Why domestic philanthropy isn’t enough for Russian NGOs

Writing on oDRussia yesterday, Almut Rochowanski argued that Kremlin’s repression of NGOs could work in their favour by encouraging domestic giving. Her mistake was assuming Russian NGOs are able and free to replicate Western membership-based fundraising models, which they are not, says Michael Allen.

Michael Allen
14 February 2013

Already fragile and underdeveloped as a consequence of the repressive Soviet legacy, Russian civil society is facing an intimidating array of legal and financial challenges.  With the active cooperation of the State Duma, the Putin administration has employed several legislative measures to undermine the country’s civil society organisations. These include the Dima Yakovlev Law, which bans US-funding for non-governmental organizations (NGOs) carrying out activities vaguely-defined as ‘political’ or deemed to be  ‘posing a threat to the Russian Federation’; amendments to the criminal code expanding the definition of ‘treason’ to include such innocuous activities as public opinion polling, legal aid, and human rights monitoring; and the Law on NGOs, known colloquially as the ‘Foreign Agent’ law, which requires civil society groups receiving foreign funds while engaged in ‘political activities’ to register as ‘foreign agents’ and submit to onerous reporting requirements.

The response to these challenges has varied, with most NGOs adopting a ‘wait and see’ attitude, citing specific wording in the Yakovlev Law as evidence of the government’s  plans to target only a select few national-level groups (specifically the clauses that limits the ability of dual US-Russian citizens to hold leadership positions in noncommercial organisations). Well-established NGOs are pursuing more proactive measures, including taking domestic and international legal action against the government. In early February, eleven leading NGOs lodged a formal complaint with the European Court of Human Rights, asserting that the ‘Foreign Agent’ Law violates Articles 10 and 11 of the European Convention on Human Rights, which protect freedom of association and expression. Recent statements by Justice Minister Aleksandr Konavolov indicate that the authorities are still negotiating enforcement mechanisms for these overlapping laws.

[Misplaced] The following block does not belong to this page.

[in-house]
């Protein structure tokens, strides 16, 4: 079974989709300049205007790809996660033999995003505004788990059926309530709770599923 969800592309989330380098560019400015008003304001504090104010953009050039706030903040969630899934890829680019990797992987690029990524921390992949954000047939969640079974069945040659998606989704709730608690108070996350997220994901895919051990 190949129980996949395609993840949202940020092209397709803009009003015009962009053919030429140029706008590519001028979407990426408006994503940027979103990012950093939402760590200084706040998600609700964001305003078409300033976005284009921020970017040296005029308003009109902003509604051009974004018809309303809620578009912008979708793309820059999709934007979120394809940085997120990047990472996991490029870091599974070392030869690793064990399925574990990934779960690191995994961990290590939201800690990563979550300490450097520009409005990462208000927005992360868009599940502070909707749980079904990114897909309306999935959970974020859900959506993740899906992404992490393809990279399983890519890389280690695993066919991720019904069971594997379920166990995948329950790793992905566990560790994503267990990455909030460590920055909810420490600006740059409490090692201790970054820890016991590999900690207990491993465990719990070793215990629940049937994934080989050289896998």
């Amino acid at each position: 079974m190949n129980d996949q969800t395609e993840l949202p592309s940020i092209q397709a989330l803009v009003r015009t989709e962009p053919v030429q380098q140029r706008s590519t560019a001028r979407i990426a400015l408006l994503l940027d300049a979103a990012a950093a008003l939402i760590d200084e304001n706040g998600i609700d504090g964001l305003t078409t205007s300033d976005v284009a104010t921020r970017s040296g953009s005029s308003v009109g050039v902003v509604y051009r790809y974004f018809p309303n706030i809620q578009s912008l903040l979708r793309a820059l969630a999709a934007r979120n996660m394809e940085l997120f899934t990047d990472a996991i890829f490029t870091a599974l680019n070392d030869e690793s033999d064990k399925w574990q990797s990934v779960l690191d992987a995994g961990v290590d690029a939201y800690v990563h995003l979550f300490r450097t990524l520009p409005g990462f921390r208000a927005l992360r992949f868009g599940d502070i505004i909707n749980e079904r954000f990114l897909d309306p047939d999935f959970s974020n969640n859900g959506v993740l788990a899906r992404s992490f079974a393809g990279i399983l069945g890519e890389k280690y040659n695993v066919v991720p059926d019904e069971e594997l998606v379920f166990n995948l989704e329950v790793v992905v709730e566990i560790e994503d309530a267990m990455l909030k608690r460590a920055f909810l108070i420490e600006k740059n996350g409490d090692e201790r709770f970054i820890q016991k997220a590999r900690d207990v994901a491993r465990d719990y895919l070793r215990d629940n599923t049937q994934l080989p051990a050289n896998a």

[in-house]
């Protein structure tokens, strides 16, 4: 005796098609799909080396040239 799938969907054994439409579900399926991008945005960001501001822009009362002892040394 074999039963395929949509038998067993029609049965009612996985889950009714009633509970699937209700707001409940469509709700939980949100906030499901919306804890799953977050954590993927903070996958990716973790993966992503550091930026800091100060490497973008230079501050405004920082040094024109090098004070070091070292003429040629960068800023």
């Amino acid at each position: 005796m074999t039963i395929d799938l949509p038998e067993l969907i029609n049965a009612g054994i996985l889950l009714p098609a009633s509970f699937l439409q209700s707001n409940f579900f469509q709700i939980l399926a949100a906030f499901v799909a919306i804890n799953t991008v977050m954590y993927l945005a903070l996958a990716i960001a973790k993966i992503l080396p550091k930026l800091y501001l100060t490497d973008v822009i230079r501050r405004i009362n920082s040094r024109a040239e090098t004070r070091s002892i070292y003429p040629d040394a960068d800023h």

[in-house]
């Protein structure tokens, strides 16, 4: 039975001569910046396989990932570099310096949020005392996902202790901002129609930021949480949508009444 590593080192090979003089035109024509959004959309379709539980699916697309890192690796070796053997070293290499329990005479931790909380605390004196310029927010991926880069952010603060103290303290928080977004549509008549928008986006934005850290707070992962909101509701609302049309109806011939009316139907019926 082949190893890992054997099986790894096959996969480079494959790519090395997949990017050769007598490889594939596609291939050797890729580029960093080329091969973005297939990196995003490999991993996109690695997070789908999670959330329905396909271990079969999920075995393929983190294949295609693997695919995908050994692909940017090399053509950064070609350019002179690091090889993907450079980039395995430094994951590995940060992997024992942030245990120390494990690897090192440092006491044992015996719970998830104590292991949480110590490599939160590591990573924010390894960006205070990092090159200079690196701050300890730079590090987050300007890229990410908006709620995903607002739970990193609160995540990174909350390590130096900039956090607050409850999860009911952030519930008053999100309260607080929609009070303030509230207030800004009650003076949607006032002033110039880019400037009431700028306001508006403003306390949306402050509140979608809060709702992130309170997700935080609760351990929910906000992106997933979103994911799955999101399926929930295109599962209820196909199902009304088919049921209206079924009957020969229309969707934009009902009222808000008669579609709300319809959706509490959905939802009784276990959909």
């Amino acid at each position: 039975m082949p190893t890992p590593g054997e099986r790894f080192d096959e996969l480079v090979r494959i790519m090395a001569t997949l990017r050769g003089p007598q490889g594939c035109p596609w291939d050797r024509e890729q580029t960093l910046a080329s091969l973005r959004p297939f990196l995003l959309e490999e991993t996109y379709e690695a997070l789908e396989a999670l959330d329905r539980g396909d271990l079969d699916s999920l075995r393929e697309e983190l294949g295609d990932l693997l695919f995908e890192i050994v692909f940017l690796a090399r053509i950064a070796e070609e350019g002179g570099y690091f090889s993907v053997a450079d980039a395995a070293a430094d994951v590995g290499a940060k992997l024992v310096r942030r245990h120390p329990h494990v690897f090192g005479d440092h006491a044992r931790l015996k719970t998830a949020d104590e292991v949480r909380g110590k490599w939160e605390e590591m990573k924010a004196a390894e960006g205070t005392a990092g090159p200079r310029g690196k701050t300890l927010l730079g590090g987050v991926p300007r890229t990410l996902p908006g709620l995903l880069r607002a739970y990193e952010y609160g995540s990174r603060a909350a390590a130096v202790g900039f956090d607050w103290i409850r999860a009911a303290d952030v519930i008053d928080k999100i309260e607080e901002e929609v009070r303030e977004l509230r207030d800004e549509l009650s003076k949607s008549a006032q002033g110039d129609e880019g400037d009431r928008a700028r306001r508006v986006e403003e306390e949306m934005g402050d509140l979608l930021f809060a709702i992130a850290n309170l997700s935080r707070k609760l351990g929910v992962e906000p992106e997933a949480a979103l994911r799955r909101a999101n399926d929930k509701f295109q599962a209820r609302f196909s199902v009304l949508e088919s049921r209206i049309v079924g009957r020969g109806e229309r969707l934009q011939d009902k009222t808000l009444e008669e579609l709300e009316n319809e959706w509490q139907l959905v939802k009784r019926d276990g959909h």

Legislative restrictions on NGOs are only one indicator of disturbing authoritarian trends since Putin assumed his third presidential term. Pending legislation limiting freedom of expression on the internet, freedom of assembly and speech for sexual minorities, and the return of Soviet-era residency registration requirements, point to an even more dramatic shift away from international norms and a pronounced democratic regression.

Against this backdrop of growing authoritarianism, the funding environment for civil society organisations, which was never healthy, has deteriorated rapidly. The Kremlin’s expulsion of USAID last September left a large number of civil society organisations with constricted budgets, necessitating programmatic and staff cuts to remain active. Meanwhile, USAID’s exit has had a chilling effect on the international donor community, with many US and European donors revisiting funding strategies in the hope of avoiding a similar fate.

USAID’s exit has had a chilling effect on the international donor community, with many US and European donors revisiting funding strategies in the hope of avoiding a similar fate.’